Anthony O. Ahmed, PhD, Named 2015 Judy E. Hall Early Career Psychologist Award Winner


At the National Register’s spring meeting, the Board of Directors voted to present the 2015 Judy E. Hall Early Career Psychologist Award to Anthony O. Ahmed, PhD.

The award, named after the Executive Officer from 1990 to 2013, Judy E. Hall, PhD, supports a project that advances the mission, vision, and values of the National Register, and recognizes excellence in a National Register credentialed psychologist with fewer than ten years of postdoctoral experience.

Upon receipt of the award, Dr. Ahmed said, “I greatly appreciate the honor of being named the 2015 recipient of the Judy E. Hall Early Career Psychologist Award. Working with people with schizophrenia is very rewarding because the health service psychologist role allows an integration of psychological science and services into broader psychiatric care. We have unique knowledge and tools that can aid care recipients as they embark on a journey of hope, healing, and recovery. I have particular interests in the clinical dissemination of cognitive training interventions to improve the psychosocial functioning and inner emotional life of people with schizophrenia. I am grateful to the National Register for its recognition of our humble attempts to disseminate cognitive training into settings where it would have otherwise been unavailable.”

Dr. Ahmed plans to use the $2,500 award stipend to explore whether cognitive training enhances emotional regulation and impulse control in people with schizophrenia. He writes that people living with schizophrenia face many challenges with negative emotionality and impulsive aggression that may result in an increased risk of rehospitalization, longer hospital stays, involvement with the criminal justice system, and recidivism. While there are currently few psychosocial treatment options for the management of impulsive aggression in people with schizophrenia, Dr. Ahmed recently found that schizophrenia patients with aggression history experienced improvements in neurocognition as well has decreased hostility/agitation and incidents of verbal and physical aggression after participating in cognitive remediation training (CRT). Based on these findings, Dr. Ahmed hypothesizes that improving neurocognition through CRT may enhance schizophrenia patients’ capacity to inhibit aggression through improved emotion regulation capacity and impulse control. Because of the Judy E. Hall Early Career Psychologist Award, he will be able to not only test this hypothesis but also examine whether the addition of Social Cognition Training (SCT) to CRT would provide greater benefits on emotion regulation and impulse control over CRT alone.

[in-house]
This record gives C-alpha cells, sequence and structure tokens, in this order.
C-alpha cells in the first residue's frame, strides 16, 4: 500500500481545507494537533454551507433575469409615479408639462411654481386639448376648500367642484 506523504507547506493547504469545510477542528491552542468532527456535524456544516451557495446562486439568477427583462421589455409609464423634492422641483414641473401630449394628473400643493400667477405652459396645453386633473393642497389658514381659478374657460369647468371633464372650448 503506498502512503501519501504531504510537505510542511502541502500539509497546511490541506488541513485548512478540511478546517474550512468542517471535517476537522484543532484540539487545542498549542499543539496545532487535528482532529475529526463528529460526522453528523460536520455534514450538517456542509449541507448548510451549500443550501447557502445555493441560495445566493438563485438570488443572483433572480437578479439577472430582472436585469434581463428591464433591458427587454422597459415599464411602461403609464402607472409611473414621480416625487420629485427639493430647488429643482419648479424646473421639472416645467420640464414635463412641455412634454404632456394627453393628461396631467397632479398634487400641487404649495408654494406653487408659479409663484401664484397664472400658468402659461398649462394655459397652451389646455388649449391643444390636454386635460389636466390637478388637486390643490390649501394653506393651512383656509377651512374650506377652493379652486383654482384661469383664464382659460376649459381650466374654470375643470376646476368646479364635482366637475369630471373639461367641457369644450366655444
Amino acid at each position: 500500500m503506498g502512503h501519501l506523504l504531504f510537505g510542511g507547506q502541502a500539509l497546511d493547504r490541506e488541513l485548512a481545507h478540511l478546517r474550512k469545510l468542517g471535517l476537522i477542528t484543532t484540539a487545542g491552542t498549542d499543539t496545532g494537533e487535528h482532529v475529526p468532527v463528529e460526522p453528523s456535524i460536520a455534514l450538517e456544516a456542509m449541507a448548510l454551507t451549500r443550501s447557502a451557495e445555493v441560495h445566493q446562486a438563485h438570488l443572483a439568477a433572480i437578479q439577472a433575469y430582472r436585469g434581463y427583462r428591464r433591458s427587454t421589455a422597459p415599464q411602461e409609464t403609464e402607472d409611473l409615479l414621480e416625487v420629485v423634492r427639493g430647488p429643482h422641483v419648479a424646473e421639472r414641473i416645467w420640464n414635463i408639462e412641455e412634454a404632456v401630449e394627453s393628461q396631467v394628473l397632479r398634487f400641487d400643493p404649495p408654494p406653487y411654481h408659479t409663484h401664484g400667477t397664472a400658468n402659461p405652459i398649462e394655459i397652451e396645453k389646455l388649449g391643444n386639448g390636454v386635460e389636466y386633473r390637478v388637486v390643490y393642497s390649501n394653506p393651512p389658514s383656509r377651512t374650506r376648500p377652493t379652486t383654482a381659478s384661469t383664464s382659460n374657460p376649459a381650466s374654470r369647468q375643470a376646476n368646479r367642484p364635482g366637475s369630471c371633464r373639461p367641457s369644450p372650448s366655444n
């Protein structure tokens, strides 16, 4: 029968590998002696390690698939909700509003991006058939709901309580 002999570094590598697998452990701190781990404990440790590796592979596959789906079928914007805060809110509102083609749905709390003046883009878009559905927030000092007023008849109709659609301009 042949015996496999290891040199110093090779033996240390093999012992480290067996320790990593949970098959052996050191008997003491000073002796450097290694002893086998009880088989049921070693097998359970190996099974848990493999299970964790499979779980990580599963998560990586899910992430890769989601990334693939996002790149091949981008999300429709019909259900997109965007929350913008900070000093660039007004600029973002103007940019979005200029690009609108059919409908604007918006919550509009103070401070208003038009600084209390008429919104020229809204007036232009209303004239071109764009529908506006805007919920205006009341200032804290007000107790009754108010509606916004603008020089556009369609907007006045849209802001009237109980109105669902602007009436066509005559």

Dr. Ahmed completed his undergraduate degree at the University of Maryland and completed a Masters of Arts and a doctoral degree in Clinical Psychology at the University of Southern Mississippi in 2010. He is currently an Assistant Professor of Psychology in Psychiatry at Weill Cornell Medical College and an attending psychologist for the Psychotic Disorders division at New York Presbyterian Hospital—Westchester Campus. Dr. Ahmed conducts research in both the clinical and translational aspects of neurocognitive and psychosocial functions in people with schizophrenia. These studies examine biological and psychosocial correlations of neurocognitive impairments and psychopathology in schizophrenia. Dr. Ahmed also uses hospital-based treatment programs as a platform to conduct clinical trials of the benefits of cognitive training for people with schizophrenia.

Dr. Ahmed has been credentialed by the National Register since 2013.

This announcement was also featured in the National Register’s Fall 2015 issue of The Register Report.

About the National Register of Health Service Psychologists

The National Register of Health Service Psychologists is the largest credentialing organization for psychologists. Established in 1974, the independent nonprofit organization is dedicated to improving healthcare by identifying psychologists who meet specific credentialing standards to consumers, healthcare organizations, and regulatory bodies. For more information, visit


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